Weighing the risk of moderate alcohol consumption

August 24, 2018


Statistics  /  , ,

A research study on mortality and alcohol consumption is making the rounds. Its main conclusion is that all alcohol consumption is bad for you, because of increased risk. David Spiegelhalter, the chair of the Winton Centre for Risk and Evidence Communication, offers a different interpretation of the data:

Let’s consider one drink a day (10g, 1.25 UK units) compared to none, for which the authors estimated an extra 4 (918–914) in 100,000 people would experience a (serious) alcohol-related condition.

That means, to experience one extra problem, 25,000 people need to drink 10g alcohol a day for a year, that’s 3,650g a year each.

To put this in perspective, a standard 70cl bottle of gin contains 224 g of alcohol, so 3,650g a year is equivalent to around 16 bottles of gin per person. That’s a total of 400,000 bottles of gin among 25,000 people, being associated with one extra health problem. Which indicates a rather low level of harm in these occasional drinkers.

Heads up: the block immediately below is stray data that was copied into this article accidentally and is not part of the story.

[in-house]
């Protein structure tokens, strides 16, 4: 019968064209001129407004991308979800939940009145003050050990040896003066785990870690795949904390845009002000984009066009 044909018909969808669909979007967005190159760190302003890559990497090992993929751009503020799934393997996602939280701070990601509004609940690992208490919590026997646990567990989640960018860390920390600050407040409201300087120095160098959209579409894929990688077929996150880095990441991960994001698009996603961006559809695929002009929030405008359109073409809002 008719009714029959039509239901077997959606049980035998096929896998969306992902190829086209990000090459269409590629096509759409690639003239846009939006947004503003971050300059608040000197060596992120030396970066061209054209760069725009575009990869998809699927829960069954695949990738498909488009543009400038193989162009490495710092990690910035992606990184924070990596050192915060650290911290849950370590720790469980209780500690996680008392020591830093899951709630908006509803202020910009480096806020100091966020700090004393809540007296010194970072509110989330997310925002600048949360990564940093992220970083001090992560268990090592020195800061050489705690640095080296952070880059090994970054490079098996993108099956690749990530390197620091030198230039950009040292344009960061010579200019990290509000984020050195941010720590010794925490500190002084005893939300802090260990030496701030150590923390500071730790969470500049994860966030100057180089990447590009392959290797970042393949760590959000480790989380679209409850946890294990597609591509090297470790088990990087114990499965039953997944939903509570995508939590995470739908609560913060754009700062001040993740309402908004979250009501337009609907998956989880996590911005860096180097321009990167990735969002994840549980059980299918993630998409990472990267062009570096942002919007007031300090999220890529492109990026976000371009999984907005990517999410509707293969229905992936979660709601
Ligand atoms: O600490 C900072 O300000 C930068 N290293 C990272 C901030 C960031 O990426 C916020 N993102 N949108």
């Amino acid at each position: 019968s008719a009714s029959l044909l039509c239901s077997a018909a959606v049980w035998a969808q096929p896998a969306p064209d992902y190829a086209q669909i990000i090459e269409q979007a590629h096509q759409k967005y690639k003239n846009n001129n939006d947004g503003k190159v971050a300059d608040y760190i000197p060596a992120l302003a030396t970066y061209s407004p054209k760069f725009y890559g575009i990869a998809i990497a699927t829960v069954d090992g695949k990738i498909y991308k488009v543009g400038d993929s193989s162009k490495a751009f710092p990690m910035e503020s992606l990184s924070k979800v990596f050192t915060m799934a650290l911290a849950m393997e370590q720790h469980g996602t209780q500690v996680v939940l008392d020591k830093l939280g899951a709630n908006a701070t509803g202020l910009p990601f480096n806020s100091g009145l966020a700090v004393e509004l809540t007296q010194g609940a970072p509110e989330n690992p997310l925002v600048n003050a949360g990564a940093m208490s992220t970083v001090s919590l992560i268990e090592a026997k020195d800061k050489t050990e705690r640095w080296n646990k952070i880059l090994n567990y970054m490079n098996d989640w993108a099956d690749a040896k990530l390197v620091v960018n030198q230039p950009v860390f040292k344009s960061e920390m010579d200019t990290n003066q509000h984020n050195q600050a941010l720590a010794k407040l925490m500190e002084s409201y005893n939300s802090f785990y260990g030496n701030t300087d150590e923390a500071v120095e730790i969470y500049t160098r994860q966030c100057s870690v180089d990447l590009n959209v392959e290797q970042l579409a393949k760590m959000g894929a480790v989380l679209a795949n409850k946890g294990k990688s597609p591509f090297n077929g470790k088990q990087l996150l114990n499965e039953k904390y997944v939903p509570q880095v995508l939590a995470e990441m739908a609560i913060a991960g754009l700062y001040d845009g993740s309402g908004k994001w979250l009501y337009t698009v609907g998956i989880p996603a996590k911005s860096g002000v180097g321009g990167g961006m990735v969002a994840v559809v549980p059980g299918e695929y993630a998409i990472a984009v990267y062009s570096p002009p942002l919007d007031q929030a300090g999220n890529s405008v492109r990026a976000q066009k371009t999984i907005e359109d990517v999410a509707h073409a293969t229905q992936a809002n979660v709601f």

The paper argues that their conclusions should lead public health bodies “to consider recommendations for abstention”.

But claiming there is no ‘safe’ level does not seem an argument for abstention. There is no safe level of driving, but government do not recommend that people avoid driving.

Come to think of it, there is no safe level of living, but nobody would recommend abstention.


See also Spiegelhalter talk about weighing risk against benefits in a video from 2010.